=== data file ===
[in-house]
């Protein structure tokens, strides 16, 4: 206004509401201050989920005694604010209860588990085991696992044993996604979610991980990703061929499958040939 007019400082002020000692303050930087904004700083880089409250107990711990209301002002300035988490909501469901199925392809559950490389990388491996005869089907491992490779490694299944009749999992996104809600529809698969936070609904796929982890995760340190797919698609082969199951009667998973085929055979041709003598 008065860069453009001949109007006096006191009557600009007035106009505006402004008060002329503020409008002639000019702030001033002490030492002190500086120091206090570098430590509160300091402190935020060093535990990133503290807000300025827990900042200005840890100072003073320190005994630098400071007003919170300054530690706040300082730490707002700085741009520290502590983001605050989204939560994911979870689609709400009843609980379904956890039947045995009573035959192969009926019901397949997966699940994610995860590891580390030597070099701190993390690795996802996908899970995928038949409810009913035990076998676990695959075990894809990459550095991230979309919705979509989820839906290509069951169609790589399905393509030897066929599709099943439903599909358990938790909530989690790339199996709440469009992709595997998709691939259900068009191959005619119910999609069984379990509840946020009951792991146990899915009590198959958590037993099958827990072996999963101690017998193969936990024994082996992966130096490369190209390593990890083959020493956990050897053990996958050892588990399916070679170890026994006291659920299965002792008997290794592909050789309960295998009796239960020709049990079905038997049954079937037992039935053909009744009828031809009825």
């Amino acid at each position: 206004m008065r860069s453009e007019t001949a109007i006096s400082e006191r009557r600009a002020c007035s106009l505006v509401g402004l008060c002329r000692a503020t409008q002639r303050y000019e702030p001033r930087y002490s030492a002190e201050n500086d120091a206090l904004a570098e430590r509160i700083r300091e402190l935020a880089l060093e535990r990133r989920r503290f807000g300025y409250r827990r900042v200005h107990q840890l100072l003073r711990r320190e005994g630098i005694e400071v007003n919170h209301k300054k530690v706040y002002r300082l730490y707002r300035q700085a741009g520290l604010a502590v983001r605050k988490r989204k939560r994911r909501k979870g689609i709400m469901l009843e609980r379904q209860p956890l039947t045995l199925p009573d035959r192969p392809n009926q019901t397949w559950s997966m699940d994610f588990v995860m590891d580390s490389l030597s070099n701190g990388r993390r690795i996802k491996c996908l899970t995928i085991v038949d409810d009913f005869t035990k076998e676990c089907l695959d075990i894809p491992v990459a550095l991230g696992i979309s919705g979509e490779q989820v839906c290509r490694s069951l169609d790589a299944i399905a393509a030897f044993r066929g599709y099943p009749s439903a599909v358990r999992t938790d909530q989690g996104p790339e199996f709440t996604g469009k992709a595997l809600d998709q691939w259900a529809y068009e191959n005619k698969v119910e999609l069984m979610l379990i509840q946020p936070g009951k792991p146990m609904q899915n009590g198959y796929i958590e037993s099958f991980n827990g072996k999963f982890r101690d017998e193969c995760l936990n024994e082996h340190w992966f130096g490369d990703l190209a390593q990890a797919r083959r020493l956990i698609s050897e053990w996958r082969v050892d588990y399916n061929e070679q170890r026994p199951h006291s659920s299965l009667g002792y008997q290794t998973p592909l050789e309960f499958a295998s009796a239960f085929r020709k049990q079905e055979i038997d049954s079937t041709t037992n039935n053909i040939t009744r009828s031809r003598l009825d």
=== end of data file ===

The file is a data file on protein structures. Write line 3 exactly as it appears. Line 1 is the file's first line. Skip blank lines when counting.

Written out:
């Amino acid at each position: 206004m008065r860069s453009e007019t001949a109007i006096s400082e006191r009557r600009a002020c007035s106009l505006v509401g402004l008060c002329r000692a503020t409008q002639r303050y000019e702030p001033r930087y002490s030492a002190e201050n500086d120091a206090l904004a570098e430590r509160i700083r300091e402190l935020a880089l060093e535990r990133r989920r503290f807000g300025y409250r827990r900042v200005h107990q840890l100072l003073r711990r320190e005994g630098i005694e400071v007003n919170h209301k300054k530690v706040y002002r300082l730490y707002r300035q700085a741009g520290l604010a502590v983001r605050k988490r989204k939560r994911r909501k979870g689609i709400m469901l009843e609980r379904q209860p956890l039947t045995l199925p009573d035959r192969p392809n009926q019901t397949w559950s997966m699940d994610f588990v995860m590891d580390s490389l030597s070099n701190g990388r993390r690795i996802k491996c996908l899970t995928i085991v038949d409810d009913f005869t035990k076998e676990c089907l695959d075990i894809p491992v990459a550095l991230g696992i979309s919705g979509e490779q989820v839906c290509r490694s069951l169609d790589a299944i399905a393509a030897f044993r066929g599709y099943p009749s439903a599909v358990r999992t938790d909530q989690g996104p790339e199996f709440t996604g469009k992709a595997l809600d998709q691939w259900a529809y068009e191959n005619k698969v119910e999609l069984m979610l379990i509840q946020p936070g009951k792991p146990m609904q899915n009590g198959y796929i958590e037993s099958f991980n827990g072996k999963f982890r101690d017998e193969c995760l936990n024994e082996h340190w992966f130096g490369d990703l190209a390593q990890a797919r083959r020493l956990i698609s050897e053990w996958r082969v050892d588990y399916n061929e070679q170890r026994p199951h006291s659920s299965l009667g002792y008997q290794t998973p592909l050789e309960f499958a295998s009796a239960f085929r020709k049990q079905e055979i038997d049954s079937t041709t037992n039935n053909i040939t009744r009828s031809r003598l009825d």